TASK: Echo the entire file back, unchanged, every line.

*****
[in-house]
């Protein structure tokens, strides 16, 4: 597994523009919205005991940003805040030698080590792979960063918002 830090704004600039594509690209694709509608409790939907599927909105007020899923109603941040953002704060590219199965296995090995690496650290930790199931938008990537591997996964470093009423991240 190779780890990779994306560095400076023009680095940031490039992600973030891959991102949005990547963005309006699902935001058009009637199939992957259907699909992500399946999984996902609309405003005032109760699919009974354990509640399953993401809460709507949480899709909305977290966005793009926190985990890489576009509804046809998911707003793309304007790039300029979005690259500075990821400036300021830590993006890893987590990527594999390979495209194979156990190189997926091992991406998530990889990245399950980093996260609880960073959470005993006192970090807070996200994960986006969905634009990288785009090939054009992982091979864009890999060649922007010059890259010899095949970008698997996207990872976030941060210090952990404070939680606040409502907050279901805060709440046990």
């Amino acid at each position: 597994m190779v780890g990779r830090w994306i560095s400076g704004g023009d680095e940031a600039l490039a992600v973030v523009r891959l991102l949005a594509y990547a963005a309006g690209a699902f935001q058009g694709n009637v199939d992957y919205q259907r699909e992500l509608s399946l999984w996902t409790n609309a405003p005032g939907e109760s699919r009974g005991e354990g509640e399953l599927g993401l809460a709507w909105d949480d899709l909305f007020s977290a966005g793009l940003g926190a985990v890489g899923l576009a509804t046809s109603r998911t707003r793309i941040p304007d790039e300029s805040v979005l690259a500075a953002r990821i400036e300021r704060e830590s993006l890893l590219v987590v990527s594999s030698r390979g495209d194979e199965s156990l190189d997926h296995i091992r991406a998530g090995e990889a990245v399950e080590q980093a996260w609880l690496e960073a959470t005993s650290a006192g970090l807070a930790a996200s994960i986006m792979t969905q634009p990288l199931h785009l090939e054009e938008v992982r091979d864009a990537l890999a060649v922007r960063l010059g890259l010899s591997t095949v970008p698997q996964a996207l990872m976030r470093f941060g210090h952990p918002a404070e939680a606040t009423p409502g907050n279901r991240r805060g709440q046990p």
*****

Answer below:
[in-house]
């Protein structure tokens, strides 16, 4: 597994523009919205005991940003805040030698080590792979960063918002 830090704004600039594509690209694709509608409790939907599927909105007020899923109603941040953002704060590219199965296995090995690496650290930790199931938008990537591997996964470093009423991240 190779780890990779994306560095400076023009680095940031490039992600973030891959991102949005990547963005309006699902935001058009009637199939992957259907699909992500399946999984996902609309405003005032109760699919009974354990509640399953993401809460709507949480899709909305977290966005793009926190985990890489576009509804046809998911707003793309304007790039300029979005690259500075990821400036300021830590993006890893987590990527594999390979495209194979156990190189997926091992991406998530990889990245399950980093996260609880960073959470005993006192970090807070996200994960986006969905634009990288785009090939054009992982091979864009890999060649922007010059890259010899095949970008698997996207990872976030941060210090952990404070939680606040409502907050279901805060709440046990």
């Amino acid at each position: 597994m190779v780890g990779r830090w994306i560095s400076g704004g023009d680095e940031a600039l490039a992600v973030v523009r891959l991102l949005a594509y990547a963005a309006g690209a699902f935001q058009g694709n009637v199939d992957y919205q259907r699909e992500l509608s399946l999984w996902t409790n609309a405003p005032g939907e109760s699919r009974g005991e354990g509640e399953l599927g993401l809460a709507w909105d949480d899709l909305f007020s977290a966005g793009l940003g926190a985990v890489g899923l576009a509804t046809s109603r998911t707003r793309i941040p304007d790039e300029s805040v979005l690259a500075a953002r990821i400036e300021r704060e830590s993006l890893l590219v987590v990527s594999s030698r390979g495209d194979e199965s156990l190189d997926h296995i091992r991406a998530g090995e990889a990245v399950e080590q980093a996260w609880l690496e960073a959470t005993s650290a006192g970090l807070a930790a996200s994960i986006m792979t969905q634009p990288l199931h785009l090939e054009e938008v992982r091979d864009a990537l890999a060649v922007r960063l010059g890259l010899s591997t095949v970008p698997q996964a996207l990872m976030r470093f941060g210090h952990p918002a404070e939680a606040t009423p409502g907050n279901r991240r805060g709440q046990p």